Per the code of conduct, there is a maximum of one revert allowed per instance, while reversions of reversions are prohibited. This applies even to administrators except in the event of disruptive edits. If a disruptive editor engages in an edit war with an administrator, further action to inhibit that user from making their changes may then be taken (see § Page protection and § Blocking).

Page protection

Page protection suspends the ability of editors to edit a page depending on their user access level. Semi-protection prevents new or anonymous editors from editing a page, while full protection prevents non-administrator users from editing a page.

Because the goal of the Marvel's Spider-Man Wiki is to build an online encyclopedia that anyone can edit, pages should rarely be protected for an indefinite amount of time. This section explains when articles should be protected, for how long, and at what level. For a list of currently protected pages, see Special:Protectedpages.


The following reasons correspond with MediaWiki:Protect-dropdown. Pages are semi-protected or fully protected depending on the average access level of the users necessitating the protection.

  • P1. The page is a high traffic page with a significant likelihood of problematic editing. Pages protected for this reason are most commonly indefinitely protected.
  • P2. The page is a high visibility page, problematic editing to which would have serious implications across the site. Pages protected for this reason are most commonly indefinitely protected.
  • P3. The page is the subject of frequent content disputes due to its popularity or controversy surrounding the topic. Pages protected for this reason are most commonly indefinitely protected.
  • P4. The page is the subject of an ongoing edit war between two or more users, so the page is protected to implement a cool down period. Pages protected for this reason are rarely protected for longer than 24 hours.
  • P5. The page is owned by a user (user page, user talk page, or user subpage), and is protected at owner request. The duration and level of protection is at the discretion of the owner requesting it.
  • P6. Pages that would normally be deleted but are preserved for the historical record are often indefinitely fully protected. This mainly applies to archived talk pages and forums.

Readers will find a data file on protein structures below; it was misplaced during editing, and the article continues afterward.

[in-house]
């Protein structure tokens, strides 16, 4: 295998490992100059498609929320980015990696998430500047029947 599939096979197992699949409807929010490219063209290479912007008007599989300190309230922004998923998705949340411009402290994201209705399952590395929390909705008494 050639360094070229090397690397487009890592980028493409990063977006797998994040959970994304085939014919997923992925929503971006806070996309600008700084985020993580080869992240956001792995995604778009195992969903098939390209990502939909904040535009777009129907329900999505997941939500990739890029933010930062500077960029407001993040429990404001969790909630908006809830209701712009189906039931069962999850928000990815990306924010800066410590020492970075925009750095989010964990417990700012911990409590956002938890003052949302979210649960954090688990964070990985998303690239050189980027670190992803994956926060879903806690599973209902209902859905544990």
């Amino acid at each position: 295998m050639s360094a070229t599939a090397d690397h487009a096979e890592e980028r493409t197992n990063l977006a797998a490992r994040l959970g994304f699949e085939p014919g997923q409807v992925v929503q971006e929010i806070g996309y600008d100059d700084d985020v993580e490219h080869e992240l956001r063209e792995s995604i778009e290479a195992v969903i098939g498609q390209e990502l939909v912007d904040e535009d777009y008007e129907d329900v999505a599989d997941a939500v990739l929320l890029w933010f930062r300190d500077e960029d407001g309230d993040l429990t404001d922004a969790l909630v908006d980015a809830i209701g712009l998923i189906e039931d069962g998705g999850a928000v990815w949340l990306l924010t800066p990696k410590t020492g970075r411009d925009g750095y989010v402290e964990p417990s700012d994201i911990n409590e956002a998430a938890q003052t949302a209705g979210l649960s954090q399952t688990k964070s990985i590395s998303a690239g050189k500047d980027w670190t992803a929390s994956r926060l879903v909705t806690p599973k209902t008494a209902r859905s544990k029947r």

Blocking prevents the targeted user from being able to edit pages, including in some cases their own talk page. This is considered a last resort taken by administrators against users who have repeatedly engaged in disruptive editing or behavior. Generally, blocking should be preventative rather than punitive. The duration of the block is often at the discretion of the block performer; it can range anywhere from a three-hour cool down enforcement, to a full ban, which is indefinite.

With the exception of blatant vandalism, a user should be warned prior to being blocked. Such a warning should include the exact offense committed, and the potential duration of the block if the behavior continues. The language of the warning should adapt to the likely motive or intention behind a user's actions. Repeated but non-malicious mistakes should be met with a courtesy warning, whereas repeated malicious behavior should be met with a clear warning. Repeated offenses after having already been blocked generally escalate the block duration.


The following reasons correspond with MediaWiki:Ipbreason-dropdown.

  • B1. Anonymous spam editing, or automated creation of spam content.
  • B2. Blatant vandalism, patent nonsense, or blanking of content.
  • B3. Sustained improper conduct, harassment, or otherwise disruptive behavior.
  • B4. Deceptive or otherwise improper use of multiple accounts.
  • B5. Not here to build an encyclopedia.
  • B6. User request (self-enforced leave of absence).